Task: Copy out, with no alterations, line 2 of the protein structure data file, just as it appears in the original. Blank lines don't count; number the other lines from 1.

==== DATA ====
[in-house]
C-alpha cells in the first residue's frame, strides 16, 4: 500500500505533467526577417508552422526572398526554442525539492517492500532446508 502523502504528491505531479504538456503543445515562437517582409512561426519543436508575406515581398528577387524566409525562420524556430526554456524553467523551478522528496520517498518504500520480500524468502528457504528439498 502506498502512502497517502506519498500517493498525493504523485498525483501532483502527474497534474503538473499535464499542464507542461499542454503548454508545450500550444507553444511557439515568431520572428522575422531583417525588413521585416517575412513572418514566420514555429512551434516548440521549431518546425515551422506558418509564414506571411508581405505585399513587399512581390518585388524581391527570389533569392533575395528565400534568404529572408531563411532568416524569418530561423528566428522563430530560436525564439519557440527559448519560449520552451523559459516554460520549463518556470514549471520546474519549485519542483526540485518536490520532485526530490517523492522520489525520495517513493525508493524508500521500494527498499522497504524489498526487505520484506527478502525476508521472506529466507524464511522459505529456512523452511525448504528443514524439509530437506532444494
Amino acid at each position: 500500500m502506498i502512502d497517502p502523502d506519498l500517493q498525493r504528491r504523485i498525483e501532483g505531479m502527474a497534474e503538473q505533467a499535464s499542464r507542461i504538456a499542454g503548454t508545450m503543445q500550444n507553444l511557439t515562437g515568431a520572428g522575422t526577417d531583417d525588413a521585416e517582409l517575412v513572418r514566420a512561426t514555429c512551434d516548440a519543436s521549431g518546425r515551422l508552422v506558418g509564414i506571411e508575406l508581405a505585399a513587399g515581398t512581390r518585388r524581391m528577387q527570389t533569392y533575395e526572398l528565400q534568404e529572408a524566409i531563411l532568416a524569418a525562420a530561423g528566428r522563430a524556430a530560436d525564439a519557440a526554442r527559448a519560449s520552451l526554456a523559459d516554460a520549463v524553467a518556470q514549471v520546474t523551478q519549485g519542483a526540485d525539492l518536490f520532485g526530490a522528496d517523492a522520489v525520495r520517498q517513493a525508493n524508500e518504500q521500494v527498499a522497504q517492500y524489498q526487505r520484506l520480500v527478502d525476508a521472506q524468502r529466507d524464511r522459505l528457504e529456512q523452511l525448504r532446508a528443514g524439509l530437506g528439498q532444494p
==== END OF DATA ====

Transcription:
C-alpha cells in the first residue's frame, strides 16, 4: 500500500505533467526577417508552422526572398526554442525539492517492500532446508 502523502504528491505531479504538456503543445515562437517582409512561426519543436508575406515581398528577387524566409525562420524556430526554456524553467523551478522528496520517498518504500520480500524468502528457504528439498 502506498502512502497517502506519498500517493498525493504523485498525483501532483502527474497534474503538473499535464499542464507542461499542454503548454508545450500550444507553444511557439515568431520572428522575422531583417525588413521585416517575412513572418514566420514555429512551434516548440521549431518546425515551422506558418509564414506571411508581405505585399513587399512581390518585388524581391527570389533569392533575395528565400534568404529572408531563411532568416524569418530561423528566428522563430530560436525564439519557440527559448519560449520552451523559459516554460520549463518556470514549471520546474519549485519542483526540485518536490520532485526530490517523492522520489525520495517513493525508493524508500521500494527498499522497504524489498526487505520484506527478502525476508521472506529466507524464511522459505529456512523452511525448504528443514524439509530437506532444494